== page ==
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5 Common Data Backup Mistakes – and How to Fix Them

Data Backup Mistakes

In this blog, we discuss the five most common mistakes around data backup, and how you can ensure your business continues to avoid them.

Backing up key systems and data is an essential part of any disaster recovery process. Yet there are plenty of options when it comes to backups, and not all of them are completely foolproof.

Here are the five most common data backup mistakes we see, and a few ways you can overcome them.

  1. 1. Focusing too much on the act of backup

The end goal of backing up your environment isn’t having a backup per se; it’s being able to successfully restore from the backup when disaster strikes.

For many organisations this end-goal isn’t kept in mind during the backup process. This means backup testing is neglected, and by the time a restore operation is required, recovery time objectives (RTO) and recovery point objectives (RPO) can’t be met – or essential data is found to be corrupt or missing!

To solve this problem, build rigorous testing into your backup process. An annual recovery test from backup should be the minimum.

Alternatively, you can guarantee good testing practice by choosing a backup solution with built-in tools that verify backups as they are taken.

  1. 2. Not clarifying the business requirements for data protection

There is no ‘one size fits all’ backup approach. Unless you put some time aside to assess your business’s data protection needs – and plan your in-depth approach before you begin – there’s a good chance you’ll end up with a solution that’s a poor fit for your requirements.

We recommend creating a recovery catalog listing the different types of data in your environment; how long they need to be kept (RPO); and the priority for recovery (RTO).

A comprehensive catalog will help you know what tools and processes are needed to properly secure your essential data and meet your business requirements for data recovery.

  1. 3. Not using the right tools for the job

Different data sets create different backup challenges, so it’s important you select the right tools for your environment.

A good example of the pros and cons of different tools can be seen in virtualized environments. Virtualization tools most often have built-in cloning capabilities that serve as ‘back-up’ but which can take up the same storage space as the complete environment.

This is fine if your virtual machines aren’t changing that often, but if your environments are constantly updated and you want to take a new copy every time, it won’t be long before this eats into your storage.

The bottom line is you need to pick the right tools to match your organisation’s needs. In particular, think about what applications are critical to your business, and check your data protection solution of choice can integrate with them directly and efficiently.

A broad choice of supported application integration is often a strong sign that a backup solution will be in line with your business priorities.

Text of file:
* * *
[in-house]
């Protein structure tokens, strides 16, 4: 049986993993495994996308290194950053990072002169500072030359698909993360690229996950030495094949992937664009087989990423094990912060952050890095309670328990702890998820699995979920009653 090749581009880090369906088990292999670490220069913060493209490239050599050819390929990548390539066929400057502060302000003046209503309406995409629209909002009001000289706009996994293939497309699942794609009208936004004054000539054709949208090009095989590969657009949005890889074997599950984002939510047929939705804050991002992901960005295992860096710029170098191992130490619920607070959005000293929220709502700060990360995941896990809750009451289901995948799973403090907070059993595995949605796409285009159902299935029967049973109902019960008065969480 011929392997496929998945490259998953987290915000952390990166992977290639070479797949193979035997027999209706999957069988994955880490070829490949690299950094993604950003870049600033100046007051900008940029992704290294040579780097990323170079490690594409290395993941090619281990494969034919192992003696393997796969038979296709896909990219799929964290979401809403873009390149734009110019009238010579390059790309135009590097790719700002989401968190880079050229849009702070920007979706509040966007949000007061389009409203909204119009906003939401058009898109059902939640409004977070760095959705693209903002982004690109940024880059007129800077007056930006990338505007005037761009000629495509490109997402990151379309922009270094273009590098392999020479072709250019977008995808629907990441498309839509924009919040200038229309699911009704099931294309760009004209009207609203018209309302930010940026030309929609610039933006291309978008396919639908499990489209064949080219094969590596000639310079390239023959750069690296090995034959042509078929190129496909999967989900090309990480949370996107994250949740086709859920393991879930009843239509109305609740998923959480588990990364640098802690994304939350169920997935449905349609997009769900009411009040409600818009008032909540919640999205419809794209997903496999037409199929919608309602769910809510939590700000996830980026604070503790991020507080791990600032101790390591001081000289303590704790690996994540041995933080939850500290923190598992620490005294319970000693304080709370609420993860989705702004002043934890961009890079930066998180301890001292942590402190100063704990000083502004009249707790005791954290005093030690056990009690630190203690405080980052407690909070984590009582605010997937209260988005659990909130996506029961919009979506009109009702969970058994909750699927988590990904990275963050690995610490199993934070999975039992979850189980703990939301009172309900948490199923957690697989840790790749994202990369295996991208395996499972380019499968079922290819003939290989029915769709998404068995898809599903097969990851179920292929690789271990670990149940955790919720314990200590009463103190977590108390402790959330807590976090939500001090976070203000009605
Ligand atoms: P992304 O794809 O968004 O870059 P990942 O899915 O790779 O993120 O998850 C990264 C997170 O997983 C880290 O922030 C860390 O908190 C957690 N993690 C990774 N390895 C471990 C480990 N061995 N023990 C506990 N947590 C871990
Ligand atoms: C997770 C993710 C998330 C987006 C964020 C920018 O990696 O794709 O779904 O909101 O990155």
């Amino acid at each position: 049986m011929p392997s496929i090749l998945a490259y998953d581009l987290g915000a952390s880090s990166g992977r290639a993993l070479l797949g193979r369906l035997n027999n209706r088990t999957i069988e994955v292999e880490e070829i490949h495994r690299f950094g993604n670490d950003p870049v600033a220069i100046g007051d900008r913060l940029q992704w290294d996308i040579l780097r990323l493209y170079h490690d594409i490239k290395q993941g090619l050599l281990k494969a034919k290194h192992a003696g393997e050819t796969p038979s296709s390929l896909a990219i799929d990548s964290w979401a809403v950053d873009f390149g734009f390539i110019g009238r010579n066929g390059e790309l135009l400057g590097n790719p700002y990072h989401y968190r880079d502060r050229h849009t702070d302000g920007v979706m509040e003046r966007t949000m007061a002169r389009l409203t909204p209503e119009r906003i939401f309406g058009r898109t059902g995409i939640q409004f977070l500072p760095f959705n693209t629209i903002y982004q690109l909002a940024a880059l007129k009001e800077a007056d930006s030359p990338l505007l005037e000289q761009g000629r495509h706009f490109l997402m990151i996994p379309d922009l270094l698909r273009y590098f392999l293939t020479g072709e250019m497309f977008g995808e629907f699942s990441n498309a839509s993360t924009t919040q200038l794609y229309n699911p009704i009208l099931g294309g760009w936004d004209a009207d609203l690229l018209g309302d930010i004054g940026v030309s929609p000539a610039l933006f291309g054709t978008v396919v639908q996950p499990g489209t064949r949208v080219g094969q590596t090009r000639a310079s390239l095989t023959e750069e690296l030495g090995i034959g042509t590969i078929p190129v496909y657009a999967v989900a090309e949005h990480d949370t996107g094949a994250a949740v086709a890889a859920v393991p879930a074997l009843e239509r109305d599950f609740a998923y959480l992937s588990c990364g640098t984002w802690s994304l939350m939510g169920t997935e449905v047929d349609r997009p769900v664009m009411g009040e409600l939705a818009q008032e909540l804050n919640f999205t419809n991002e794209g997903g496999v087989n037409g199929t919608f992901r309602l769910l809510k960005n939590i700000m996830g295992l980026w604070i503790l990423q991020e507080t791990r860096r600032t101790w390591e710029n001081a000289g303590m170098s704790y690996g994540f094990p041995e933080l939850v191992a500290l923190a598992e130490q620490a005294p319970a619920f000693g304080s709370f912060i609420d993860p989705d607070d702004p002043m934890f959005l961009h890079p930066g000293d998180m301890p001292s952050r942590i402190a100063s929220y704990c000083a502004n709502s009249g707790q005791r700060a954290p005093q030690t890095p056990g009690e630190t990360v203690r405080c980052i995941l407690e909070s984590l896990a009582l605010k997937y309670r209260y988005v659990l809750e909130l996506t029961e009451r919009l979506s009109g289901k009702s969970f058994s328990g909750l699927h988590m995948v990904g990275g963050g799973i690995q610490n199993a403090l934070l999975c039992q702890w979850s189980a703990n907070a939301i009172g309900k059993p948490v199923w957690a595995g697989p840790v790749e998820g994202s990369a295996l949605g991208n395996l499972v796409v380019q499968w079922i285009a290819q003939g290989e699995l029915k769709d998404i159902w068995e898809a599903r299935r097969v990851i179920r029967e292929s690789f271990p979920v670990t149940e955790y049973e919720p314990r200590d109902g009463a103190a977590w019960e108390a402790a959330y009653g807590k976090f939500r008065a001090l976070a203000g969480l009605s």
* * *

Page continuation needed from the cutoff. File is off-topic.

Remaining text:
1. 4. Not planning ahead

All organisations experience data growth and planning for this is essential. If your data and/or your business are growing rapidly and you aren’t planning far enough ahead then, eventually, you’re going to hit the limits of your backup infrastructure.

At best this can be embarrassing as you need to request unbudgeted funding for expansion. At worst it forces choices on what data you can or cannot protect and severely impacts your ability to protect your most valuable data.

Prevention is better than the cure when it comes to your infrastructure. A robust reporting solution that integrates with your backup reporting can provide you with valuable and timely insights.

This can help you forecast when you need to invest in new hardware to maintain backup efficiency and to budget accordingly, well in advance.

  1. 5. Relying too heavily on tape

We’ve seen a lot of organisations committing backup files to tape alone. Cheap, plentiful, and durable, it’s often seen as the perfect place to store backups.

While tape is cheaper than disk, it can also be much slower if your backup data is spread across hundreds of tapes. So it’s not always the best media to recover from when disaster strikes and you want to get your critical data and systems back online ASAP.

Ideally, you want to mix disk and tape to achieve the right balance between costs and speed. While old records and archived data are happy to sit on cheaper tape, your essential systems, applications, and databases should really be committed to replicated disk. That way, you’ll be ready to restore essential systems rapidly if disaster strikes.

5 steps to brilliant data backups

As we’ve seen, IT Leaders have some tricky choices to make about what, how, when, and where to backup their data. Follow these five steps, however, and you shouldn’t stray too far from the best possible path:

  • Make sure you test your backups rigorously
  • Clarify your backup requirements by creating a recovery catalogue
  • Make sure you use the right tools – ones that integrate with your critical systems
  • Plan ahead to ensure you won’t hit your backup buffer limit
  • Mix disk and tape to help you recover rapidly in case of a disaster

One thing that ties all these steps together: the need to carefully and consistently match processes and tools to your business needs.

What Next for Data Backups?

If you’ve followed these steps, you’re probably well on your way to knowing exactly what tools you need. But there are a lot of backup options out of there.

Getting an independent partner to evaluate your data types, infrastructure, and what tools will be best suited to your environments is often a great idea. That’s where we come in.

Get in touch for a free environment check-up, and advice on what solutions are the right fit for your business.